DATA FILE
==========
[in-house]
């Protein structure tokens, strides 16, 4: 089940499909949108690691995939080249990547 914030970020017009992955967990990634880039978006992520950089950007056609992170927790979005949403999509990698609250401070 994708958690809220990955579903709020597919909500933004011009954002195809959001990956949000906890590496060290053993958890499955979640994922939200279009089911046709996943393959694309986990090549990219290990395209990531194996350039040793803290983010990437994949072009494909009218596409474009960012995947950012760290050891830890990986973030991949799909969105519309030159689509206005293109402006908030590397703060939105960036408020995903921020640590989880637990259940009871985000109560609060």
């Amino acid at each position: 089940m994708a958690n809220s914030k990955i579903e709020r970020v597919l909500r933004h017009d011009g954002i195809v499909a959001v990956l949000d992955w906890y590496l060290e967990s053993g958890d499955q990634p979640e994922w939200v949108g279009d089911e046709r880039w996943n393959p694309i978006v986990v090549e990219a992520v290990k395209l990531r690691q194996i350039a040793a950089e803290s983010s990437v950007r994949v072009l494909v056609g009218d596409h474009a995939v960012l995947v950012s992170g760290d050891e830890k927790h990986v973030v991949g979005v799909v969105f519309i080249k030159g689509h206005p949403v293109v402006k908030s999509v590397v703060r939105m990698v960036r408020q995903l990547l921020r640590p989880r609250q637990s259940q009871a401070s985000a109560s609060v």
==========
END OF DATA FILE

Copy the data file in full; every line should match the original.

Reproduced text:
[in-house]
């Protein structure tokens, strides 16, 4: 089940499909949108690691995939080249990547 914030970020017009992955967990990634880039978006992520950089950007056609992170927790979005949403999509990698609250401070 994708958690809220990955579903709020597919909500933004011009954002195809959001990956949000906890590496060290053993958890499955979640994922939200279009089911046709996943393959694309986990090549990219290990395209990531194996350039040793803290983010990437994949072009494909009218596409474009960012995947950012760290050891830890990986973030991949799909969105519309030159689509206005293109402006908030590397703060939105960036408020995903921020640590989880637990259940009871985000109560609060």
């Amino acid at each position: 089940m994708a958690n809220s914030k990955i579903e709020r970020v597919l909500r933004h017009d011009g954002i195809v499909a959001v990956l949000d992955w906890y590496l060290e967990s053993g958890d499955q990634p979640e994922w939200v949108g279009d089911e046709r880039w996943n393959p694309i978006v986990v090549e990219a992520v290990k395209l990531r690691q194996i350039a040793a950089e803290s983010s990437v950007r994949v072009l494909v056609g009218d596409h474009a995939v960012l995947v950012s992170g760290d050891e830890k927790h990986v973030v991949g979005v799909v969105f519309i080249k030159g689509h206005p949403v293109v402006k908030s999509v590397v703060r939105m990698v960036r408020q995903l990547l921020r640590p989880r609250q637990s259940q009871a401070s985000a109560s609060v």